Ultimate Fighting Championship (UFC) ends the year this Saturday (Dec. 29, 2018) in the most fitting manner possible: a logistical nightmare made possible, once again, by Jon Jones. He’ll fight Alexander Gustafsson inside The Forum in Los Angeles, Calif., after an “abnormal” drug test scrapped their original planned site of Las Vegas, Nevada.
Elsewhere on UFC 232’s pay-per-view (PPV) main card, women’s Bantamweight champion Amanda Nunes returns to 145 pounds to challenge division queenpin, Cris Cyborg, and Carlos Condit welcomes Michael Chiesa to the Welterweight division.
This cluster-you-know-what has eight “Prelims” undercard matches ready to set the stage. Let’s look at the first four:
135 lbs.: Nathaniel Wood vs. Andre Ewell
Nathaniel Wood (14-3) lived up to his name with a series of impressive victories on the British circuit, winning and twice defending the Cage Warriors Bantamweight title before joining UFC in June. After a tough first round that saw him rocked by Nova Uniao veteran Johnny Eduardo, “The Prospect” capitalized on a failed takedown attempt to submit Eduardo with a bonus-winning d’arce choke.
He has scored nine professional knockouts and three submissions.
Andre Ewell, the CES Bantamweight champion, hopped right into the deep end in his UFC debut against former champion Renan Barao in Sao Paulo. He came up big in hostile territory, taking home a split decision over the one-time Bantamweight great.
He steps in for the injured Tom Duquesnoy on short notice.
Wood vs. Duquesnoy had the better storyline, but this is still a terrific match up between strong prospects. Though Wood has more time to develop, being five years younger, both are worth keeping tabs on as they rise through the ranks at 135 pounds.
In what’s a pick-‘em fight both on paper and the sportsbook, the X-factor could be dimensions. Ewell is six inches taller than Wood and has a seven-inch reach advantage. Wood’s key weakness is that he’s hittable, which had him in trouble against Eduardo until the latter foolishly attempted a takedown. Expect Ewell to outland him at distance, racking up left hands and surviving the heavy blows coming back his way to take a narrow decision.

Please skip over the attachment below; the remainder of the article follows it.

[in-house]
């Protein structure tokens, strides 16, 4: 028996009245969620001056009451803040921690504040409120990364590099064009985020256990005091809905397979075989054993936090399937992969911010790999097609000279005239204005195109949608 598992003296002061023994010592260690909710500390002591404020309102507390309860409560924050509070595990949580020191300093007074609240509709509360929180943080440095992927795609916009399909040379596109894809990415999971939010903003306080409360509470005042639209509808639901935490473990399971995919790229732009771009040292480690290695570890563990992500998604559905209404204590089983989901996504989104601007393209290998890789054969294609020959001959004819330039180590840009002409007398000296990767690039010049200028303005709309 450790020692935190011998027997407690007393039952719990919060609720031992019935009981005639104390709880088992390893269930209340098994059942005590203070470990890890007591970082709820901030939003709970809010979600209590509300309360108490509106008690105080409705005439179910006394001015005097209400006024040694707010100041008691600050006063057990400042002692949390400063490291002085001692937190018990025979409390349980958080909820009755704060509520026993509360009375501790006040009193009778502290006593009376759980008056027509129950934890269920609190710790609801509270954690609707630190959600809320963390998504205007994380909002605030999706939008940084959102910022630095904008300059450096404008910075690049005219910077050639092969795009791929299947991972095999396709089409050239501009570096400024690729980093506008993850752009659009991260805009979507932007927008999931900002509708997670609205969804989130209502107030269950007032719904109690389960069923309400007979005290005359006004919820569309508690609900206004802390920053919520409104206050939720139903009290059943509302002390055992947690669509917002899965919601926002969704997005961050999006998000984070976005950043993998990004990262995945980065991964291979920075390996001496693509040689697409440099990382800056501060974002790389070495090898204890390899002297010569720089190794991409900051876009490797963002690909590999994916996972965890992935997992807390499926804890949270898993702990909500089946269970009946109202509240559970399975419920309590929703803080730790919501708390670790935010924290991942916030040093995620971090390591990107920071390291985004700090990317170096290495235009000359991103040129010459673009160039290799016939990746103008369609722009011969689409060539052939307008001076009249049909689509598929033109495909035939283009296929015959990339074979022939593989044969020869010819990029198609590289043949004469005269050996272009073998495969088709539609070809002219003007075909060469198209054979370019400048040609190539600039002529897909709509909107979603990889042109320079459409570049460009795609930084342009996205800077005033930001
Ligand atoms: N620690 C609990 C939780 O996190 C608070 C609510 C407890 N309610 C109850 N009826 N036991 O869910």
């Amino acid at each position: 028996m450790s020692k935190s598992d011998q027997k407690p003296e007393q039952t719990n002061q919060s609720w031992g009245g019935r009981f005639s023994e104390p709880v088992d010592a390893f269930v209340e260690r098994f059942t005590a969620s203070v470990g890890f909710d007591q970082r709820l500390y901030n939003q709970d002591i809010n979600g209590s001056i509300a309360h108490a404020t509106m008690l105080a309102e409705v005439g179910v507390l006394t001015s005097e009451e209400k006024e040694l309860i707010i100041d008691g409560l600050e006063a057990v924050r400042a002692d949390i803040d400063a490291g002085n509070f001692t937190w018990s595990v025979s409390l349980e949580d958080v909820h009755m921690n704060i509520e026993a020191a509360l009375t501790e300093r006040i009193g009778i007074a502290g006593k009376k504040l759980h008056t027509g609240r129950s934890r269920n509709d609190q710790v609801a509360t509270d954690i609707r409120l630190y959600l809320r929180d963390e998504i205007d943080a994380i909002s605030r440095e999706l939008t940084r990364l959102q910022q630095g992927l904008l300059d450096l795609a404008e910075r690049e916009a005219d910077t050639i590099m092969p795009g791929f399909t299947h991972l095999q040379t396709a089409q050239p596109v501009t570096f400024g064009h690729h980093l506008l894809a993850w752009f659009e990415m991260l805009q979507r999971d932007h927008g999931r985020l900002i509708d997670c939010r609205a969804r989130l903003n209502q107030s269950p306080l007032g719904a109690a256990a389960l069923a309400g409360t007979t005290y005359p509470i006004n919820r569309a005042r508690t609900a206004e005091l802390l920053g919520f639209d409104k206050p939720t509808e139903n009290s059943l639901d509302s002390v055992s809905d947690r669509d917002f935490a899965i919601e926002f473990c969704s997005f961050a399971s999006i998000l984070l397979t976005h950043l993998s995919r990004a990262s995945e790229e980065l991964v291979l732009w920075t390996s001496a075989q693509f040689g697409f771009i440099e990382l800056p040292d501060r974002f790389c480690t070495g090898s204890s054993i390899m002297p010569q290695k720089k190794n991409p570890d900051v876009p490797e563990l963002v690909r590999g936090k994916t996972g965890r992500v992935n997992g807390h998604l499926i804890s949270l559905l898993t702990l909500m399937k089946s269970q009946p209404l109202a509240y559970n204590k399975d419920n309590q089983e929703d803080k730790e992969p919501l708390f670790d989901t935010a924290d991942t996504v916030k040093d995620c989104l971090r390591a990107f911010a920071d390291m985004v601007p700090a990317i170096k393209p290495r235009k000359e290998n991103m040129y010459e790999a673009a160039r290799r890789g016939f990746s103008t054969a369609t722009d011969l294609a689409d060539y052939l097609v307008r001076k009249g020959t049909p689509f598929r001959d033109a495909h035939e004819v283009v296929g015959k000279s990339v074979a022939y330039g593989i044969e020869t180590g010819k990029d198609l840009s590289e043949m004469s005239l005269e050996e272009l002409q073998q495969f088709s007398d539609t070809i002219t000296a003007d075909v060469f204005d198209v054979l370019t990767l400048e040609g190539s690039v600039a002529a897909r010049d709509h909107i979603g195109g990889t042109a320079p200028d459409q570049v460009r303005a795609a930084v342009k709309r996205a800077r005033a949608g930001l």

Prediction: Ewell via split decision
185 lbs.: Uriah Hall vs. Bevon Lewis
Uriah Hall (13-9), who became the first man to knockout Gegard Mousasi in 2015, is just 1-4 since that victory, including three (technical) knockout losses. Following his comeback knockout of Krzysztof Jotko, which snapped a three-fight losing streak, “Primetime” took on the rising Paulo Costa, who battered him into submission midway through the second round.
He has knocked out nine professional foes and submitted another two.
Bevon Lewis (6-0) dispatched Elias Urbina on the first season of “Contender Series,” but didn’t earn a contract in the process. After a decision in LFA, “The Extraordinary Gentleman” returned for Season Two, knocking out Alton Cunningham in the first round.
He will have three inches of height on Hall.
Hall is genetically engineered to piss off mixed martial arts (MMA) pundits — he has the athleticism and power to pull out a win from the depths of defeat alongside the fight IQ to pull out a defeat from the depths of victory. I don’t even know why I bother predicting his fights.
Oh, right. Because they pay me.
Lewis is a young, well-rounded prospect out of an excellent camp in Jackson-Wink. He looks to be durable enough to withstand Hall’s sporadic power punches and force it into the clinch, where his height, knees and elbows should pay dividends. He exploit’s Hall’s legendarily terrible ring craft to pin him against the fence and put him away late in the first.